*A fun little piece I did for a writing prompt last month:


The footprints in the snow suddenly ended. I knelt down to study the deep, three-pronged impression. Twice the size of my own. Extra metatarsal ridge. Female, and pregnant. The chimes on my staff tinkled faintly (ting ting); the theriomorph was still near.

Here’s a riddle: how does a ten-foot beast just disappear? A jewel glinted nearby. No, a piece of scale, icy and irridescent in my palm. I sniffed at it but gleaned no scent and then it melted into nothing. The clever half of me reckoned I shouldn’t be here, out in the open. The other stupid half had me remain.

I scanned the trees ahead and the blinding white all around, empty of life or movement. The truncated spoor lead backwards to the town from whence I had set out, a cruel twisted black shape against the pure horizon. Once in awhile, the wind carried snatches of moans and burnt carbon. The townsfolk trusted me too late, methinks.

“I’ve seen plenty of these things,” I had told them, to which I mentally replied, “in my books.”

Here’s a fact: nobody knows them like I do. They were primarily snow creatures (ting) but mated in summer. For the rest of the seasons, they hibernated as benign (ting) animal forms–foxes, deer, sometimes humans–whilst allowing the embryo to incubate (ting). A female did not become apparent (ting) until she was in breeding, usually in winter (ting). In winter, she turned ravenous.

Ting ting ting!

The air was rife with screaming chimes and a sudden, oppressive heat. I looked up. Well now, who knew theriomorphs could fl-

Of slow brains and juggling acts

These past few weeks (nay, months) I’ve been heads down over my WIP because I’ve finally worked through that Plot Block that’s been plaguing me. Hooray!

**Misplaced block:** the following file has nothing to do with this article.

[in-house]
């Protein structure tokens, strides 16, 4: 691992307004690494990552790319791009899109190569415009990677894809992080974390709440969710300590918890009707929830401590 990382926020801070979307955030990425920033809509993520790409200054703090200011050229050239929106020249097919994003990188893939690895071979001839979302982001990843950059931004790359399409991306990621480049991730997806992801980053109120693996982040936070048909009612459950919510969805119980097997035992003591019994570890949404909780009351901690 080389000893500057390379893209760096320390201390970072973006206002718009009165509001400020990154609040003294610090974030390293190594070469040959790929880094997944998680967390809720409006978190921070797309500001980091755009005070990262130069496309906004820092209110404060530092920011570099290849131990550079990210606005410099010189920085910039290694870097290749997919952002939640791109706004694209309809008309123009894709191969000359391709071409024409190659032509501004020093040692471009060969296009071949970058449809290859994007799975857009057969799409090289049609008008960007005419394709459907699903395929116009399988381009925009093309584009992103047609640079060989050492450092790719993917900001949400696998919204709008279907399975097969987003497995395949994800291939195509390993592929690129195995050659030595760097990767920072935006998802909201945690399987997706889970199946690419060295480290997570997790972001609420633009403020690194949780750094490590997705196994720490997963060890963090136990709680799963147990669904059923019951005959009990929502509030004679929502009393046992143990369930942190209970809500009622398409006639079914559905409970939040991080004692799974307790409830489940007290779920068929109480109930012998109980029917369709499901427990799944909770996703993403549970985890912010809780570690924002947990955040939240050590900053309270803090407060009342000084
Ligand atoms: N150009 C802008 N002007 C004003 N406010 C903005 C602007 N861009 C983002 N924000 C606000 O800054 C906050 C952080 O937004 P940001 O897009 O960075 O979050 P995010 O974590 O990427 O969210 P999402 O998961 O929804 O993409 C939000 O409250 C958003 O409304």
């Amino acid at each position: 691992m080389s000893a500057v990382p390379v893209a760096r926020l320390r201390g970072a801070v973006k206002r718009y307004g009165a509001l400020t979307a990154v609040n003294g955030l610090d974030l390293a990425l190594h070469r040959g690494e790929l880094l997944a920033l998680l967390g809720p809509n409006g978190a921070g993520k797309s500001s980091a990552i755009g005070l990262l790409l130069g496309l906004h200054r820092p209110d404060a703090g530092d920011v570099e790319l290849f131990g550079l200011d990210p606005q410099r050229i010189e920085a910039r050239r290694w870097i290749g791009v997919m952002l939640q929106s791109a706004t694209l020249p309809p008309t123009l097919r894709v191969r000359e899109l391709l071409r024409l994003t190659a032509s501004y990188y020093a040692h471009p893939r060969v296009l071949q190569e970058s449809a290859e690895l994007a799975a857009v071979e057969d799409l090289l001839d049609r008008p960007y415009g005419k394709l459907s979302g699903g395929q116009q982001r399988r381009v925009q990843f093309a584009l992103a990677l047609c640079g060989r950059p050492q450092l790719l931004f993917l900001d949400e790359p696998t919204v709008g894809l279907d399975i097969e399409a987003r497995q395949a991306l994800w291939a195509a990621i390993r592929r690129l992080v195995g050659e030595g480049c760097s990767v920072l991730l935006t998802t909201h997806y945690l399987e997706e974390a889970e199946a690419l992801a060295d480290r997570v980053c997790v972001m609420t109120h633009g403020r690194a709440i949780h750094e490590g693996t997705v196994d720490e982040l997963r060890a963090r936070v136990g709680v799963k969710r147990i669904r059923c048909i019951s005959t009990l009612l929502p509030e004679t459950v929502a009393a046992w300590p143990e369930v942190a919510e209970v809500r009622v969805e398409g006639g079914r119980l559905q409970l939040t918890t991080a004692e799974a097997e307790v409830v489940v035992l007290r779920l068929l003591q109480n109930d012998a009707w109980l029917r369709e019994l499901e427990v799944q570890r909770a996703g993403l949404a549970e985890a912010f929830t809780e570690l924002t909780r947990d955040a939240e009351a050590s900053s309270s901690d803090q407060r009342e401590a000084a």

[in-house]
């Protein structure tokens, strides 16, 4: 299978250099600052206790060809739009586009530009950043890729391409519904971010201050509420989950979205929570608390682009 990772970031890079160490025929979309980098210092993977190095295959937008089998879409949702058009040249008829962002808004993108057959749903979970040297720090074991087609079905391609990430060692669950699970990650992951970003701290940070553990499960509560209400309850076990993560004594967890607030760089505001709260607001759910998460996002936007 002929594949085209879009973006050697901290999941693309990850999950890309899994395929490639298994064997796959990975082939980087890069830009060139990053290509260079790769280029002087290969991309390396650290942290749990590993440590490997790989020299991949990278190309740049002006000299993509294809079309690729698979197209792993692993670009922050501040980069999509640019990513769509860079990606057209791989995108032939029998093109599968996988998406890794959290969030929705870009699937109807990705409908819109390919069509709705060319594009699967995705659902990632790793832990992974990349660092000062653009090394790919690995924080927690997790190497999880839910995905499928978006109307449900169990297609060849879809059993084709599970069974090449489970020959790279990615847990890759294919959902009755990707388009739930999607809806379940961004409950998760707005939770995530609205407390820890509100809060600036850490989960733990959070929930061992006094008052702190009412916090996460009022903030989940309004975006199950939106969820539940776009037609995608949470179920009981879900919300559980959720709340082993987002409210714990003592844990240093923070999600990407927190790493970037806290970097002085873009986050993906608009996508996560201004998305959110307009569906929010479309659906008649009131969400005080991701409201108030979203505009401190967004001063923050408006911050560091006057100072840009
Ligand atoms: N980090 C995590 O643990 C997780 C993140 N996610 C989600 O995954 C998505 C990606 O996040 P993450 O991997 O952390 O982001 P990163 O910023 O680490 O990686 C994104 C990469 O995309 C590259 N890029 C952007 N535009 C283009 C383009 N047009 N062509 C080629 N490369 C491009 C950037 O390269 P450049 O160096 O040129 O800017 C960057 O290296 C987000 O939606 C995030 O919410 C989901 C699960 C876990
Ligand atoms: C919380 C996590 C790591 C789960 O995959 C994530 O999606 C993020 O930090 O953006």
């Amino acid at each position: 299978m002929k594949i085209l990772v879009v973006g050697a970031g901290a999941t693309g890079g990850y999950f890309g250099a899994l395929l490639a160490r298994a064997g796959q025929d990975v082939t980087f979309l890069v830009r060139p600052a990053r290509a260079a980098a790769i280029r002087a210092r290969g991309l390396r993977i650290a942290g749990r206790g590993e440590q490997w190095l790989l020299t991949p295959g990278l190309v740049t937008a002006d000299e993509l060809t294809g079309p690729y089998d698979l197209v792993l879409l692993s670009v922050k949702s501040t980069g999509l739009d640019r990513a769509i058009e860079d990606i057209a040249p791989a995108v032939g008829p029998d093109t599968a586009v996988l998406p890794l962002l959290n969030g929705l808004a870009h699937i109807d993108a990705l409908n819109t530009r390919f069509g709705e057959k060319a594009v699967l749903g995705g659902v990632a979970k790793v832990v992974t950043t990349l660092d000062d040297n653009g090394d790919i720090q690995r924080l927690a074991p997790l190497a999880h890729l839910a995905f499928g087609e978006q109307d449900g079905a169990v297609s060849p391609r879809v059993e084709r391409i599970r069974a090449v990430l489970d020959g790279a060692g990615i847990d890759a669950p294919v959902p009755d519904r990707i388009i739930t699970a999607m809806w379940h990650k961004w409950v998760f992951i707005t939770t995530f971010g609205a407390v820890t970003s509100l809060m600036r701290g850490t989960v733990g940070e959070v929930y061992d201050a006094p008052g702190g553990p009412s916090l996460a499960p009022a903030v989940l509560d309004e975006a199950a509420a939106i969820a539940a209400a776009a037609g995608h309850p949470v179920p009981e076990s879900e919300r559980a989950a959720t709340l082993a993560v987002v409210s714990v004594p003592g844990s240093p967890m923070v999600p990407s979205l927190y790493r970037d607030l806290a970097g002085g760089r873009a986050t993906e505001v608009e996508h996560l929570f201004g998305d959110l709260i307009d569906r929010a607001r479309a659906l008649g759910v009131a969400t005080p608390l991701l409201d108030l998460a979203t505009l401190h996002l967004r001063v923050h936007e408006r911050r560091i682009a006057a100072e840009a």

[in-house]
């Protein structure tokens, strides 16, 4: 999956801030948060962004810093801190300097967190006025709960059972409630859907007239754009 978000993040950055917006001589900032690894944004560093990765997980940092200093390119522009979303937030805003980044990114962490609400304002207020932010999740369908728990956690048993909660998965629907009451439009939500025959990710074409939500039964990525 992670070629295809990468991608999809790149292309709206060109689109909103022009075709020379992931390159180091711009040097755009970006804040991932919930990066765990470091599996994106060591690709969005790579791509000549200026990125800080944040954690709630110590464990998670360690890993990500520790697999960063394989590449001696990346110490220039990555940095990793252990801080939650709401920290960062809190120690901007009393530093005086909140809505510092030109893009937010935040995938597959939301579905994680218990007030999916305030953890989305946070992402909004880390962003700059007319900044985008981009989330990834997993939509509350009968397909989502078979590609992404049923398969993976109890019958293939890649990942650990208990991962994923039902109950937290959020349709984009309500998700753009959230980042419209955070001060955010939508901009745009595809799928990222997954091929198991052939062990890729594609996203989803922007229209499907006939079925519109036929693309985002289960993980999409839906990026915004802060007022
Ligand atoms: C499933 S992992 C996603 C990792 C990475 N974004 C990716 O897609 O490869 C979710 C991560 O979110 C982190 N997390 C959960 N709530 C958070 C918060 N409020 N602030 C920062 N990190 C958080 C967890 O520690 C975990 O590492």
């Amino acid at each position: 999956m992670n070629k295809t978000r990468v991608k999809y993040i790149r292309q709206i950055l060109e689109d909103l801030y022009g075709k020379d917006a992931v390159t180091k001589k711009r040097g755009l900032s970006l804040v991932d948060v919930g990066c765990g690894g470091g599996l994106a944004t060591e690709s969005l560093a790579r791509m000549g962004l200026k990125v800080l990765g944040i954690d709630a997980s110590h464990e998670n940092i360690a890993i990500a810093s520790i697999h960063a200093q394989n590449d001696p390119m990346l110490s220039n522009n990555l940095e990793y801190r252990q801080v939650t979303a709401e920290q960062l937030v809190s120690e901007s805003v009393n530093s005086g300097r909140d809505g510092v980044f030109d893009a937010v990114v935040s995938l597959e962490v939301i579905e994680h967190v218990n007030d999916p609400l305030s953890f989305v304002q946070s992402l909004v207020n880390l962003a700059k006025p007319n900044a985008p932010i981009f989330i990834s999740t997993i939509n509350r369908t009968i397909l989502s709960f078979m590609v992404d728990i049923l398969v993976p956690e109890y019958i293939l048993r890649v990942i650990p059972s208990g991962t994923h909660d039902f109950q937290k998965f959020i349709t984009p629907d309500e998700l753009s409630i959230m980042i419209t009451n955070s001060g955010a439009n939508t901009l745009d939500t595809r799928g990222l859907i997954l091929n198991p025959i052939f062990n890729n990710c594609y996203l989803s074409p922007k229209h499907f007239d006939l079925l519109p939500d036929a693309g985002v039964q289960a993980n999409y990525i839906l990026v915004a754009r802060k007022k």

It’s been a very quiet, almost unceremonious, word-by-painstaking-word breakthrough. There was no flash of epiphany, no Great Insight or Sudden Awakening. There was a lot of butt-sitting, scribbling in and scribbling out, moody spaced-out silences and a ton of re-writing. Not to get it right; just to get through it. I figure if I write crap now, I can edit the crap out of it later.

I sometimes think of my writing progress as having been cleaved in two: pre-motherhood and post-motherhood. My brain is a little slower nowadays and it takes longer to find the right words (ok, I’m not getting younger either). In documenting the trivial self-discoveries, I feel like I’m re-learning how to write as a mother, as well as a wife, as a daughter and sister, a colleague etc. All these aspects of myself that must be juggled, as any writer must.

I think the loss of ease with which I used to write is not something to be mourned, but rather something to be redrafted and edited, over and over as situations change. That it should be embraced as a personal triumph.

So I’m going to revel in the mistakes and the story because I’m still writing. And that counts.